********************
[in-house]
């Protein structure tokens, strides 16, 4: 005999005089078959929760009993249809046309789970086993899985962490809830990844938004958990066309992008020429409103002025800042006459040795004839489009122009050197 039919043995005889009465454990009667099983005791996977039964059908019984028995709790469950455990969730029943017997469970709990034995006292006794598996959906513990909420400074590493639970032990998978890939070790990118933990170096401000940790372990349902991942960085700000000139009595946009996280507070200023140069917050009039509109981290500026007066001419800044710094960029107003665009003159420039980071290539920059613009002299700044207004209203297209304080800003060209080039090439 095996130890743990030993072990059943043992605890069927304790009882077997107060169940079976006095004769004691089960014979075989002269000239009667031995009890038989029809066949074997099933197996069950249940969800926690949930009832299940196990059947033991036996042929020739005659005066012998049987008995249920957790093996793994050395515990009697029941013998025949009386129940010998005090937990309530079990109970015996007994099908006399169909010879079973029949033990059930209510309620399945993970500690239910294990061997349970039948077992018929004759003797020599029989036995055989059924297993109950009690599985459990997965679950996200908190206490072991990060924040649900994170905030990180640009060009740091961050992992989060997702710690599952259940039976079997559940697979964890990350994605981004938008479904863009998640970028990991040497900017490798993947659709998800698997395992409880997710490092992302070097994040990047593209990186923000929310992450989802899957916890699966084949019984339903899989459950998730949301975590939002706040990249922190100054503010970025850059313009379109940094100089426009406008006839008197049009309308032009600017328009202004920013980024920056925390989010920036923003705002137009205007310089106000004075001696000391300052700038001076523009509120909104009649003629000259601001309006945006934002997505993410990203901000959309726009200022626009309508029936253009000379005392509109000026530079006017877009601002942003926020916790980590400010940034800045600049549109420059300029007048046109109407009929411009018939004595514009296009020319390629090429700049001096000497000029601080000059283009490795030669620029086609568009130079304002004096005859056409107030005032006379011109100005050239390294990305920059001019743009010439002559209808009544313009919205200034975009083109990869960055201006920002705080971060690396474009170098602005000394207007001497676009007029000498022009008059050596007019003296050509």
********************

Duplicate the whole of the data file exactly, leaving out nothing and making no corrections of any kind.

[in-house]
């Protein structure tokens, strides 16, 4: 005999005089078959929760009993249809046309789970086993899985962490809830990844938004958990066309992008020429409103002025800042006459040795004839489009122009050197 039919043995005889009465454990009667099983005791996977039964059908019984028995709790469950455990969730029943017997469970709990034995006292006794598996959906513990909420400074590493639970032990998978890939070790990118933990170096401000940790372990349902991942960085700000000139009595946009996280507070200023140069917050009039509109981290500026007066001419800044710094960029107003665009003159420039980071290539920059613009002299700044207004209203297209304080800003060209080039090439 095996130890743990030993072990059943043992605890069927304790009882077997107060169940079976006095004769004691089960014979075989002269000239009667031995009890038989029809066949074997099933197996069950249940969800926690949930009832299940196990059947033991036996042929020739005659005066012998049987008995249920957790093996793994050395515990009697029941013998025949009386129940010998005090937990309530079990109970015996007994099908006399169909010879079973029949033990059930209510309620399945993970500690239910294990061997349970039948077992018929004759003797020599029989036995055989059924297993109950009690599985459990997965679950996200908190206490072991990060924040649900994170905030990180640009060009740091961050992992989060997702710690599952259940039976079997559940697979964890990350994605981004938008479904863009998640970028990991040497900017490798993947659709998800698997395992409880997710490092992302070097994040990047593209990186923000929310992450989802899957916890699966084949019984339903899989459950998730949301975590939002706040990249922190100054503010970025850059313009379109940094100089426009406008006839008197049009309308032009600017328009202004920013980024920056925390989010920036923003705002137009205007310089106000004075001696000391300052700038001076523009509120909104009649003629000259601001309006945006934002997505993410990203901000959309726009200022626009309508029936253009000379005392509109000026530079006017877009601002942003926020916790980590400010940034800045600049549109420059300029007048046109109407009929411009018939004595514009296009020319390629090429700049001096000497000029601080000059283009490795030669620029086609568009130079304002004096005859056409107030005032006379011109100005050239390294990305920059001019743009010439002559209808009544313009919205200034975009083109990869960055201006920002705080971060690396474009170098602005000394207007001497676009007029000498022009008059050596007019003296050509």